Jack-in-the-Box divides its sauces by sandwich and dipping sauces, though — and when it comes to dipping sauces, the creamy sriracha has nothing on the Franks Red Hot Buffalo Sauce offered by the chain, with its 730 milligrams of sodium. If that number worries you about the bottle of Franks Red Hot that you have in the fridge, you can breathe easier; the store-bought stuff only has 460 milligrams of sodium per serving. While that's still high, at nearly one-fifth of your daily allotment of sodium, it's certainly better than the Jack-in-the-Box variant.

Fries are standard fare at fast-food restaurants, but onion rings? They're a little bit harder to find. And an onion ring-specific dipping sauce? That's a particularly unique offering — but it's one you can get at Burger King. Customers love Burger King's Zesty Sauce, and for good reason. It's a little tangy, a little spicy, and overall zesty. For this reason, copycat recipes are plentiful and there was, in 2019, even a Zesty Sauce shortage.

Unfortunately, for all its zest, this sauce also comes with 240 milligrams of sodium, 20 milligrams of cholesterol (double what you'll find in the sauces with the second-highest amount of cholesterol on the Burger King menu), and 15 grams of fat, tying for highest-fat sauce on the Burger King menu with the chain's ranch. If you're looking for the overall healthiest sauce on the chain's menu, opt for the honey mustard dipping sauce, instead, with its comparative 180 milligrams of sodium, 10 milligrams of cholesterol, and 6 grams of fat.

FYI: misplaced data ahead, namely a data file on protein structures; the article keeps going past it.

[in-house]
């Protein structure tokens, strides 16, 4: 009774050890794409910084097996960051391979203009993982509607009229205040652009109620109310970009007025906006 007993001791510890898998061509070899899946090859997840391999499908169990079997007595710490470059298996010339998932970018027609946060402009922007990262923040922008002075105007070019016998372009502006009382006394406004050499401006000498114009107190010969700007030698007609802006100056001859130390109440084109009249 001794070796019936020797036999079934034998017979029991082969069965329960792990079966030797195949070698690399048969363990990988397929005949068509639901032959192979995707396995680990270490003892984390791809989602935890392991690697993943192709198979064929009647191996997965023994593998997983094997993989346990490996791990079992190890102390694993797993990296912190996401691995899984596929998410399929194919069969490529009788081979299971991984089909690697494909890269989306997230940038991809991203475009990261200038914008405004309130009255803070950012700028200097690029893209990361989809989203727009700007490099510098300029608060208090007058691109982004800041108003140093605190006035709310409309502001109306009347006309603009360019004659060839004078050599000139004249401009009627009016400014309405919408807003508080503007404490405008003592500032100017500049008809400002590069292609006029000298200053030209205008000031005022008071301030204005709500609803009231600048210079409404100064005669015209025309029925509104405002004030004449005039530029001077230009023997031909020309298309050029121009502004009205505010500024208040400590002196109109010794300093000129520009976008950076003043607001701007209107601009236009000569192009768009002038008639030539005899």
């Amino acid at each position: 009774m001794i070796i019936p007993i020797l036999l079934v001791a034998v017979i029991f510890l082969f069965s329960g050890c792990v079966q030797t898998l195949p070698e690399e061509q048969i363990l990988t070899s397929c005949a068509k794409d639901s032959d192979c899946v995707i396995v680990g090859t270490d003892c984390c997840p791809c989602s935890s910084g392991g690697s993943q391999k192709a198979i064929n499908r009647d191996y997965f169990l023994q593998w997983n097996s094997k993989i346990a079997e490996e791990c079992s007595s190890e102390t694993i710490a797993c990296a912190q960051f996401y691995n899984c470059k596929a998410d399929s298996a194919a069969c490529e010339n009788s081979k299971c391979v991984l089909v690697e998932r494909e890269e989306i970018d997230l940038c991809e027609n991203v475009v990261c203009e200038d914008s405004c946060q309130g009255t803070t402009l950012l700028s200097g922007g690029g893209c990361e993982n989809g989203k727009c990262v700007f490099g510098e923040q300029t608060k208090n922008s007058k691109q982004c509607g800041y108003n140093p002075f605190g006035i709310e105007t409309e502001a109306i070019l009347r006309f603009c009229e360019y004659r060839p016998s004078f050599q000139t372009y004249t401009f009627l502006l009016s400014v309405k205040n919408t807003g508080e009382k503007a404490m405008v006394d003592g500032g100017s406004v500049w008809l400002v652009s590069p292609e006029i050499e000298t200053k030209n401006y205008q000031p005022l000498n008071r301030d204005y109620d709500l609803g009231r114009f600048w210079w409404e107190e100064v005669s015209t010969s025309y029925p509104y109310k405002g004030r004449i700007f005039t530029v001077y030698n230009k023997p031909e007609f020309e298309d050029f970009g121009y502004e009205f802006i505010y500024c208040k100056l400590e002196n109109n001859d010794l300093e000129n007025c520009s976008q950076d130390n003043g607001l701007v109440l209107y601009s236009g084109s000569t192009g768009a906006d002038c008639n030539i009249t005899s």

Twin fast-food chains Carl's Jr and Hardee's have put their Spicy Buffalo Sauce on a variety of menu items, from blue cheese french fries to their star-shaped chicken nuggets. However, while Buffalo sauce is a natural fit for chicken and blue cheese, it's not always going to be a natural fit for your health goals — particularly when it comes from Carl's Jr or Hardee's. The chains' Buffalo sauce boasts 470 milligrams of sodium, far more than their other sauces, which include honey mustard, barbecue, and ranch options. That said, the sauce is low on everything else, including fat, carbs, and sugar (particularly when compared to the Sweet & Bold BBQ Dipping Sauce, with its 11 grams of sugar and 12 grams of carbs).

If you've noticed a trend of Buffalo sauces being wildly salty, you're not alone. One Reddit user posed the question of why exactly hot sauces pack in so much sodium and many other users pointed out that, in sauces like these, salt acts as an all-natural preservative.